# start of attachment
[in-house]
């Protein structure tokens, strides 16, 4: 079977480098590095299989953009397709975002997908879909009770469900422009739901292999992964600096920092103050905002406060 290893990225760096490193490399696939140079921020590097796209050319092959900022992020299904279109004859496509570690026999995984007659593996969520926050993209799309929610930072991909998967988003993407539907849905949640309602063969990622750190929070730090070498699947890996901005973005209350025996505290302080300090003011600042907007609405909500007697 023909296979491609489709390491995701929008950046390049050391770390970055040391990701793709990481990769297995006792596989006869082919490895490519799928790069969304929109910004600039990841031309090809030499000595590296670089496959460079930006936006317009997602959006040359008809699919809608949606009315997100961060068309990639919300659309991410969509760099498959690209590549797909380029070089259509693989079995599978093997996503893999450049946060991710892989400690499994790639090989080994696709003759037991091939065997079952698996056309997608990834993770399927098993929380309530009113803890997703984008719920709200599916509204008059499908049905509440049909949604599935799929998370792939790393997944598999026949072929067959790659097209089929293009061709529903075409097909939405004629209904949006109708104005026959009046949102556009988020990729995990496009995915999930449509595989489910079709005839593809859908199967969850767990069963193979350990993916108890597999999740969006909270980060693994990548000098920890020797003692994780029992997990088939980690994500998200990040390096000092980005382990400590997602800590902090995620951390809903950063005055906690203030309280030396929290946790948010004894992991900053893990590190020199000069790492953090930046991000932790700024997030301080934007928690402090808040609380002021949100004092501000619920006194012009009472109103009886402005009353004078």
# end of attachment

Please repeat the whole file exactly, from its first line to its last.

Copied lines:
[in-house]
């Protein structure tokens, strides 16, 4: 079977480098590095299989953009397709975002997908879909009770469900422009739901292999992964600096920092103050905002406060 290893990225760096490193490399696939140079921020590097796209050319092959900022992020299904279109004859496509570690026999995984007659593996969520926050993209799309929610930072991909998967988003993407539907849905949640309602063969990622750190929070730090070498699947890996901005973005209350025996505290302080300090003011600042907007609405909500007697 023909296979491609489709390491995701929008950046390049050391770390970055040391990701793709990481990769297995006792596989006869082919490895490519799928790069969304929109910004600039990841031309090809030499000595590296670089496959460079930006936006317009997602959006040359008809699919809608949606009315997100961060068309990639919300659309991410969509760099498959690209590549797909380029070089259509693989079995599978093997996503893999450049946060991710892989400690499994790639090989080994696709003759037991091939065997079952698996056309997608990834993770399927098993929380309530009113803890997703984008719920709200599916509204008059499908049905509440049909949604599935799929998370792939790393997944598999026949072929067959790659097209089929293009061709529903075409097909939405004629209904949006109708104005026959009046949102556009988020990729995990496009995915999930449509595989489910079709005839593809859908199967969850767990069963193979350990993916108890597999999740969006909270980060693994990548000098920890020797003692994780029992997990088939980690994500998200990040390096000092980005382990400590997602800590902090995620951390809903950063005055906690203030309280030396929290946790948010004894992991900053893990590190020199000069790492953090930046991000932790700024997030301080934007928690402090808040609380002021949100004092501000619920006194012009009472109103009886402005009353004078």